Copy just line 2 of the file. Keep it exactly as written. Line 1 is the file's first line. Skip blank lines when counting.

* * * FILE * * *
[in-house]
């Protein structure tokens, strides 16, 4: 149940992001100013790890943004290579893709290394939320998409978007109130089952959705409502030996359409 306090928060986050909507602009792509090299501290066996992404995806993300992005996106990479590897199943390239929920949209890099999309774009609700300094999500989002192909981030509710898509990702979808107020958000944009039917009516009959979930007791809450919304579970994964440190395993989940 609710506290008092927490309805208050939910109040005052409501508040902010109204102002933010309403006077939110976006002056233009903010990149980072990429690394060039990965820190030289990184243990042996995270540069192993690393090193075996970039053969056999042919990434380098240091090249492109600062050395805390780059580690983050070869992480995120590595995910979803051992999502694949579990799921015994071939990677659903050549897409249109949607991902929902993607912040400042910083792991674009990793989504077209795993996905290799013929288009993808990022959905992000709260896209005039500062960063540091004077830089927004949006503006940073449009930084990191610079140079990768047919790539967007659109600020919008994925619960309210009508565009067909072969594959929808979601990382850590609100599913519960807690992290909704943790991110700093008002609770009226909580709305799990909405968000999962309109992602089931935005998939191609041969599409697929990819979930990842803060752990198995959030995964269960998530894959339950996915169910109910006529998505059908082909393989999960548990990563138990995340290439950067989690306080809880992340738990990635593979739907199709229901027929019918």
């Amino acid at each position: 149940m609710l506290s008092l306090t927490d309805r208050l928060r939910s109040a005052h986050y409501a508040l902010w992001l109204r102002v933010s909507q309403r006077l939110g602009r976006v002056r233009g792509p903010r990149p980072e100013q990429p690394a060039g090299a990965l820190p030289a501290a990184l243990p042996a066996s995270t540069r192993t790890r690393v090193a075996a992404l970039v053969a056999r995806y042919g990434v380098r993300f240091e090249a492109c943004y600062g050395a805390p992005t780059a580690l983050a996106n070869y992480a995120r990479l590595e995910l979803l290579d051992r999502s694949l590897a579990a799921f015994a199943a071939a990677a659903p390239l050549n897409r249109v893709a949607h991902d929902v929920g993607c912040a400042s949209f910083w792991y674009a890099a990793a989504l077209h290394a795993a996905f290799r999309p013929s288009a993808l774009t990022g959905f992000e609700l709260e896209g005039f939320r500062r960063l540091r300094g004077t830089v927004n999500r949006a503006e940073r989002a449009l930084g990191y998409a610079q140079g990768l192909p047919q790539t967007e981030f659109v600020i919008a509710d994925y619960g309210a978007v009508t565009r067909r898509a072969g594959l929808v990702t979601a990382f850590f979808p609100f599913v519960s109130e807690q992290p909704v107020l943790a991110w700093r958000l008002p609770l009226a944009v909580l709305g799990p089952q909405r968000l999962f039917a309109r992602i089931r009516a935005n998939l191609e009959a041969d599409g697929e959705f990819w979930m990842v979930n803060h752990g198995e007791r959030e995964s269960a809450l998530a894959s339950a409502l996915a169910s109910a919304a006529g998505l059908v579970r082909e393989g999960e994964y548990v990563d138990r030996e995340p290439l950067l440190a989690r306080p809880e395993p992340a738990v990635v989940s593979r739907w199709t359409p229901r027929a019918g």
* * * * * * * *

């Protein structure tokens, strides 16, 4: 149940992001100013790890943004290579893709290394939320998409978007109130089952959705409502030996359409 306090928060986050909507602009792509090299501290066996992404995806993300992005996106990479590897199943390239929920949209890099999309774009609700300094999500989002192909981030509710898509990702979808107020958000944009039917009516009959979930007791809450919304579970994964440190395993989940 609710506290008092927490309805208050939910109040005052409501508040902010109204102002933010309403006077939110976006002056233009903010990149980072990429690394060039990965820190030289990184243990042996995270540069192993690393090193075996970039053969056999042919990434380098240091090249492109600062050395805390780059580690983050070869992480995120590595995910979803051992999502694949579990799921015994071939990677659903050549897409249109949607991902929902993607912040400042910083792991674009990793989504077209795993996905290799013929288009993808990022959905992000709260896209005039500062960063540091004077830089927004949006503006940073449009930084990191610079140079990768047919790539967007659109600020919008994925619960309210009508565009067909072969594959929808979601990382850590609100599913519960807690992290909704943790991110700093008002609770009226909580709305799990909405968000999962309109992602089931935005998939191609041969599409697929990819979930990842803060752990198995959030995964269960998530894959339950996915169910109910006529998505059908082909393989999960548990990563138990995340290439950067989690306080809880992340738990990635593979739907199709229901027929019918």